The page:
Speaking of traveling – I’d highly recommend bringing the shaker (or something similar) you get as part of the Huel Starter Kit on trips. I had Huel this morning in my hotel in Zurich and tried to funnel the powder into a regular water bottle using a sheet of paper. It was a bit of a mess, and I’ll bring a shaker or container with a wider mouth next time.
Huel is also available with flavors, but I prefer the unflavored and unsweetened version of Huel because the flavored versions have Sucralose. Both flavored and unflavored versions also have:
I can swallow the artificial ingredients and gums (pun intended), but I have an aversion against artificial sweeteners, such as sucralose. Unlike public opinion and previous research, sucralose may change how the body reacts to glucose, for example after eating carbohydrates. I have written about that already in my review of natural pre-workout supplements, but here is the link to an abstract of the study I referenced in that article.
As a result, I have based my review and rating on the unflavored, unsweetened, and gluten-free formula of Huel. To see how Huel vs. Soylent compares at the bottom of this review.
It’s worth noting that Huel launched a ready-t0-drink version to complement its powder cousin. I haven’t tried that yet and I probably won’t because, much like the flavored Huel powder, the pre-bottled drink has Sucralose.
Huel is transparent about the fact that they use conventionally grown, as opposed to organic, ingredients. The primary reason why the company decided to go the conventional route is cost. Huel’s goal is to deliver a nutritious meal at a low price. By using only organic ingredients, Huel would have to charge more for their product. I appreciate that not everyone can afford pasture-raised meats and organic produce and, thus, consider Huel an excellent alternative. It’s also worth noting that Huel is non-GMO, even if they don’t advertise it as such.
|Cost per 100kcal||$0.53|
The mission of Soylent is to expand access to quality nutrition through food system innovation.
It’s hard to maintain a healthy diet. Everyone eats, but everyone feels like they could be eating better. If you’ve ever wasted time and energy trying to decide what to eat for lunch, or have been too busy to eat a proper meal – Soylent is for you.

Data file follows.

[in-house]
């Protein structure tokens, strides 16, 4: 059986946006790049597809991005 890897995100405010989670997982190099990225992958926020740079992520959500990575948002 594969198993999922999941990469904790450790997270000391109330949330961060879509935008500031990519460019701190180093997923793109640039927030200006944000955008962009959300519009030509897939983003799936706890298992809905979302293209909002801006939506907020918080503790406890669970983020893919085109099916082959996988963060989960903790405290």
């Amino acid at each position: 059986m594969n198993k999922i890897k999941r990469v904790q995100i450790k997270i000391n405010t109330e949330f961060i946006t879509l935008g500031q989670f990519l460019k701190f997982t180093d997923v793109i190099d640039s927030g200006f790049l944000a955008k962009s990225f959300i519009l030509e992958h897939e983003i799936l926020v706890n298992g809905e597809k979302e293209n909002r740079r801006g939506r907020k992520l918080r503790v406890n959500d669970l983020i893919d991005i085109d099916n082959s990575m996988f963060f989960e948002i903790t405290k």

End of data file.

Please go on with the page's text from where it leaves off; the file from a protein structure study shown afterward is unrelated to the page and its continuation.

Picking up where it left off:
Soylent offers its meal replacement drink in liquid or powdered form. Plus, Soylent is available in three different flavors and a caffeinated version:
The powder comes either in resealable pouches and contains five 400-calorie servings or in a tub that includes twelve 400-calorie servings. For traveling by plane, the powder would be my first choice as I could not bring liquids in my carry-on luggage. But for other types of travel, I could comfortably bring the bottled version of Soylent as it doesn’t have to be refrigerated before opening it. For this comparison, I have tried only the Original formula.
Soylent is very transparent when it comes up their labeling. Soylent spells out what rules and regulations its ingredients are compatible with and which ones aren’t.
Soylent is not:
Unfortunately, and despite all their transparency, Soylent is not a health product as you can read here.
Soylent includes a balanced mix of protein, fat, and carbohydrates with too much added sugar in my opinion. A bottle of Soylent Original contains 9 gram of added sugar.
Looking at the label, Soylent contains the following sources of protein, fat, and carbs:
Other Ingredients: Filtered Water, Natural & Artificial Flavors, Salt
Soylent has a complete and potent blend of vitamins. Each bottle delivers 20% of the recommended daily amount (RDA) of vitamins.
Soylent contains some ingredients that are not Paleo-compatible, including:
Despite what the food industry wants to make you believe, soy is not healthy food. It contains lectins that negatively influence your body’s leptin sensitivity. That, in turn, confuses your body’s hunger and energy expenditure signals. PaleoLeap has an excellent article about the disadvantages of soy. A more scientific explanation is available on thepaleodiet.com. Also, nearly all of Soylent’s sources of carbs are Paleo-incompatible.
Soylent is relatively inexpensive because its ingredients are inexpensive. Soy is one of the cheapest sources of protein, and it is comparatively simple to process. The Original 400-calorie formula of Soylent costs $2.66 per bottle. The Café, Strawberry and Cacao flavors cost $3.09 per bottle, regardless of how many bottles you order, and seven pouches of the Soylent powder cost $60.80. If you subscribe, you get an additional 5% off.
More information about Soylent is available via the following links: